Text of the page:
I’ve heard other Christians voice their frustration at God because they “answered His call to ministry,” yet their ministry is struggling and seemingly ineffectual.  What many believers may be missing (and what I was definitely missing) is that God’s purpose is not to make our desired endstate magically materialize, no matter how noble our intentions.  His purpose is far above our own.

I once had the privilege of observing some military troops take part in a training exercise.  This particular training session was designed to promote leadership, team building, and problem solving.  What the trainees didn’t know, was that no matter how well they performed, the exercise controllers injected problems into the scenario that hindered the team’s success.  Essentially, the better they performed, the harder the scenario became.  You see, if they succeeded and completed the exercise easily, there would have been little training value.  If they failed at various points, they would have to push themselves and work even harder to overcome the challenge at hand.  Some of the troops rose to the occasion and worked together and ultimately overcame their obstacles.  Others became angry and generated friction within their team.  They didn’t realize that they had been deliberately set up to fail.

I now view the world as an orderly system that we perceive as chaotic.  Choice and consequence.  Cause and effect.  Our circumstances are affected both by our own decisions and also by the decisions of others.  Lots of causes and lots of effects.  It’s like raindrops falling on a pond.  When one raindrop falls onto the surface of the water, you can watch the ripples expand in a predictable manner.  But when thousands of raindrops fall on the surface in a short amount of time, the ripples overlap, appear chaotic, and produce patterns too complex to be predictable.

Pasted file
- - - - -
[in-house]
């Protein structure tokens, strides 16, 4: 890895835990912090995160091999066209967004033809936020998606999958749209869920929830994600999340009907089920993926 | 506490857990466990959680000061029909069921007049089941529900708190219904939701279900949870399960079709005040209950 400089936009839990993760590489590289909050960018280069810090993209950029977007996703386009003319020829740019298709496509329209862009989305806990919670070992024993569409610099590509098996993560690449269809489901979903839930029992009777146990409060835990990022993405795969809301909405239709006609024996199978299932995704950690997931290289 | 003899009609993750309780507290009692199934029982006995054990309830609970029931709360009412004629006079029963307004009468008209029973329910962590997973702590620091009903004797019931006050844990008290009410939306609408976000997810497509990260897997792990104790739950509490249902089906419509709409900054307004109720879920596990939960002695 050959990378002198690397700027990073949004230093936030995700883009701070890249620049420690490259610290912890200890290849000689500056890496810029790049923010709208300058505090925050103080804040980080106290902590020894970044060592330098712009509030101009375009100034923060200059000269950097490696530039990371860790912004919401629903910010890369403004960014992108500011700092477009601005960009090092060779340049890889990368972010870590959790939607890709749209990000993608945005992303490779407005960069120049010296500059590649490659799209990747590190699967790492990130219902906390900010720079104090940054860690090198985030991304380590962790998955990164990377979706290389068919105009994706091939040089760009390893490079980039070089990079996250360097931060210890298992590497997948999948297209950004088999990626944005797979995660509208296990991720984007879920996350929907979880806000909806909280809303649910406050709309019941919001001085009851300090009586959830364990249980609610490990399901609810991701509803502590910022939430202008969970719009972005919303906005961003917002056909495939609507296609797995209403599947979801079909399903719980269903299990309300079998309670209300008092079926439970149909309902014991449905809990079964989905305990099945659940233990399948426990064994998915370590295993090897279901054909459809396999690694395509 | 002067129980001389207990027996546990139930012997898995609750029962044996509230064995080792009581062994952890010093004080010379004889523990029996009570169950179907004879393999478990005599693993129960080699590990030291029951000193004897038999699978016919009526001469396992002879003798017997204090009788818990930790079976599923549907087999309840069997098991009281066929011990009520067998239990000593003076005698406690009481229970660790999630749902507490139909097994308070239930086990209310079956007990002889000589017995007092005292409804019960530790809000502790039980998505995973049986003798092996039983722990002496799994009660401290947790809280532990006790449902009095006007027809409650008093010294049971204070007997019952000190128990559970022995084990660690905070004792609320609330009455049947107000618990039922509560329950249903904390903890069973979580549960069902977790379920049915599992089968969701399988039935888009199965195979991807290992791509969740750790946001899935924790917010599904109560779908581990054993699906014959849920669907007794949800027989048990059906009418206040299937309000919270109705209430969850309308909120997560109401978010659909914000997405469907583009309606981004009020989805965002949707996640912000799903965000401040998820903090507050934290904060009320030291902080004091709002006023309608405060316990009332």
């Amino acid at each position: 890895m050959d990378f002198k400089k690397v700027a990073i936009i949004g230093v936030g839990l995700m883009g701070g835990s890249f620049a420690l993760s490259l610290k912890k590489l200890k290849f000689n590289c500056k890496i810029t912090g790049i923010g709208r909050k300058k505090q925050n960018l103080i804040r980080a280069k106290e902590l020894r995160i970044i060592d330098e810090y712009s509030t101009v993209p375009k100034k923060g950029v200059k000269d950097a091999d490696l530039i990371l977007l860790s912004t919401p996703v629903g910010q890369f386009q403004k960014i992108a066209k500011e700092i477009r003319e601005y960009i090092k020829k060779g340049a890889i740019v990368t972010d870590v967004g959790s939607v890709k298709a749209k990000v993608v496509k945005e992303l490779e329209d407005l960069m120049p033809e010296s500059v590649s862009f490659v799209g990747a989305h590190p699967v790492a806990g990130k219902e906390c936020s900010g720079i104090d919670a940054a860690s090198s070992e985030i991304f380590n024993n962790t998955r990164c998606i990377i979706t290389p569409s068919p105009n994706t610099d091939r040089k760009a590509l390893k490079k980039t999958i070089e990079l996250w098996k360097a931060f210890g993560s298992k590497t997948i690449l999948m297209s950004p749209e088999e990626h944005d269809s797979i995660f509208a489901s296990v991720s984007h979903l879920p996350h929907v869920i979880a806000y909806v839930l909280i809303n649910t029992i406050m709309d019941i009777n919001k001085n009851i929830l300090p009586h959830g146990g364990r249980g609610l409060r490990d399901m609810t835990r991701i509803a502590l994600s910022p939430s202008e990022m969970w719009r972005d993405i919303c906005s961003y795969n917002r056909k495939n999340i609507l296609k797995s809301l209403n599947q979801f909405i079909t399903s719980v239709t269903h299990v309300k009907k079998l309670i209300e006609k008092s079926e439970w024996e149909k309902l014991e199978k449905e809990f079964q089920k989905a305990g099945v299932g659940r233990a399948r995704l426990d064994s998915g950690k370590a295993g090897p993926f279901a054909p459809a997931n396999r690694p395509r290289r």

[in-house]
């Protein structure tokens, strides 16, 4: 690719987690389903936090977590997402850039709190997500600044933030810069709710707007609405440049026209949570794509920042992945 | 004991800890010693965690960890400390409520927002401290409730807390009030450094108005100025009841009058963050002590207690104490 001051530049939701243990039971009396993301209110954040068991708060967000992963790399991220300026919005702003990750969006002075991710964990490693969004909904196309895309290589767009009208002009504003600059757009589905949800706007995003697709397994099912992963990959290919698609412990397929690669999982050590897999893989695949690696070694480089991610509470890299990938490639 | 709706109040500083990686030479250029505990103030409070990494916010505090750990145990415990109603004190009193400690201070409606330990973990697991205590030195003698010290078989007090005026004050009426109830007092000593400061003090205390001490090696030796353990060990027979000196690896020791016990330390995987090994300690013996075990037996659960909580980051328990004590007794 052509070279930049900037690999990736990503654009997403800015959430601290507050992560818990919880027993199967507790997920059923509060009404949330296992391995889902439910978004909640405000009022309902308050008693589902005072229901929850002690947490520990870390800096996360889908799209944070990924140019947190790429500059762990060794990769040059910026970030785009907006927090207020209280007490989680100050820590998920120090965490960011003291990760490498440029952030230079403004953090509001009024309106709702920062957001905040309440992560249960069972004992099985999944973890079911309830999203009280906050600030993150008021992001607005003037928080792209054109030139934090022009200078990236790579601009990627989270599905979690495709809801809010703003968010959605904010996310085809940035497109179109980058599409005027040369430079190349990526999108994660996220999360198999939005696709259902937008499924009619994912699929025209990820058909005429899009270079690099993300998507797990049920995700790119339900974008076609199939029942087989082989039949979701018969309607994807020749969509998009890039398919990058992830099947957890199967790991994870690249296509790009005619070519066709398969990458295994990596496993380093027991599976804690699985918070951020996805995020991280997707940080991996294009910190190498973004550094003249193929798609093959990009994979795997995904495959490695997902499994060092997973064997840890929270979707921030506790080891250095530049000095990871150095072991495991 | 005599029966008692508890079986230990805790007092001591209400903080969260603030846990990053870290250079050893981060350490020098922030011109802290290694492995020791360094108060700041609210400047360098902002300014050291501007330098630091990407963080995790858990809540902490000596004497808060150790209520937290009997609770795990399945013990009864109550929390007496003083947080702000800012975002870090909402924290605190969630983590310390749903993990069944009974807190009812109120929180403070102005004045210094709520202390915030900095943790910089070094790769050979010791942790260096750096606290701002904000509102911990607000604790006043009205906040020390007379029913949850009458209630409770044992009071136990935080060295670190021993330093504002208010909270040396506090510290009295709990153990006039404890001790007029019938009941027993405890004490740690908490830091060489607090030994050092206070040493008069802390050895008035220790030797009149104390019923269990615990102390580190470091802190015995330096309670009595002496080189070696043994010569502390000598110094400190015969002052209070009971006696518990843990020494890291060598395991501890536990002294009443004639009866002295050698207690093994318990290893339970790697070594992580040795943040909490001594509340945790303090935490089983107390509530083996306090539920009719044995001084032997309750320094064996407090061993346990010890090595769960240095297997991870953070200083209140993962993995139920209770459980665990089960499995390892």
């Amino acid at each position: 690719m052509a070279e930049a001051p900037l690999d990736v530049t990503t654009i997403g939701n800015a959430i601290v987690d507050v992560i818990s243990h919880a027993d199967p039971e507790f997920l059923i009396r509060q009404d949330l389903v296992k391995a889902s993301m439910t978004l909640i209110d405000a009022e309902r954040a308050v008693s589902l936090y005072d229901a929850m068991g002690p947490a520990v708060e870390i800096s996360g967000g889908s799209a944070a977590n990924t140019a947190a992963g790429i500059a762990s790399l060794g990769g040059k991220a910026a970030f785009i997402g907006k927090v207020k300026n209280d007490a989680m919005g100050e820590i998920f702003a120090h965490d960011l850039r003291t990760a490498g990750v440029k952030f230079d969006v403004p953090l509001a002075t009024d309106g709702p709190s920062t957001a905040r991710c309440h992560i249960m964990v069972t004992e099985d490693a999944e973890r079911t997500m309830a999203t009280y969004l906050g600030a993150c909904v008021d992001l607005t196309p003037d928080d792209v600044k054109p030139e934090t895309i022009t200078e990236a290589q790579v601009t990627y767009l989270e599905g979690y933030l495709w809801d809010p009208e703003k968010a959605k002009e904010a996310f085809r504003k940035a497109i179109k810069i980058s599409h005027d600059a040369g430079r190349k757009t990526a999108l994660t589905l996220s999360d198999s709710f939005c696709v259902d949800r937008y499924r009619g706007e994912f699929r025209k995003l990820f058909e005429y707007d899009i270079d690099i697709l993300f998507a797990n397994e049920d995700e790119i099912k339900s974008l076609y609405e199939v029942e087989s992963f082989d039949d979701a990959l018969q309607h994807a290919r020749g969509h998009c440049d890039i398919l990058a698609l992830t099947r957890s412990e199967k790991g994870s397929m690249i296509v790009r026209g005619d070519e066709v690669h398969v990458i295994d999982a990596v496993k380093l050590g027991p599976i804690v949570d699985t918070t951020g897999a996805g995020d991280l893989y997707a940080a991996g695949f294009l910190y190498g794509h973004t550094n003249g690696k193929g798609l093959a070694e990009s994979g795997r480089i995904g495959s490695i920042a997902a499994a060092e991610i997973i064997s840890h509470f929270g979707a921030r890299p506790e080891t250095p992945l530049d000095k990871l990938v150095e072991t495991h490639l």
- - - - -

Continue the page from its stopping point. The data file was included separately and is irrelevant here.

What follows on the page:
Sometimes we suffer the repercussions of our own poor decisions.  Sometimes we make good decisions but experience bad circumstances due to the actions of others.  It’s at those times that we feel like life (or God) isn’t fair.

I am now convinced that our short time on this earth is a developmental period in which God places us to develop wisdom, judgment, and character.  If this is the case, then it seems reasonable to me that God would allow us to go through difficult circumstances in order to give us opportunities to grow.  Whether these trying circumstances are the result of cause and effect or the result of supernatural intervention is unknowable and unimportant.  Without intending to trivialize the traumatic events that many people experience, I largely view our time on earth the same way I view a parent sending his kids outside to play.  There will be fights, skinned knees, bruises, and hurt feelings.  But such things are an inevitable part of life and in fact, perform a necessary role in their development.  Shielding them from those experiences would ultimately prove to be detrimental to their development.

To me, it’s not inconceivable that, in a sense, God sets us up to fail.  Once I accepted this concept, I felt an exhilarating sense of both freedom and responsibility.  This is not to say that every failure is caused by God.  Just that He allows these failures in order to develop us into better people.  The good news is that He is walking alongside us through each failure, and He has a glorious endstate in mind toward which he is moving us.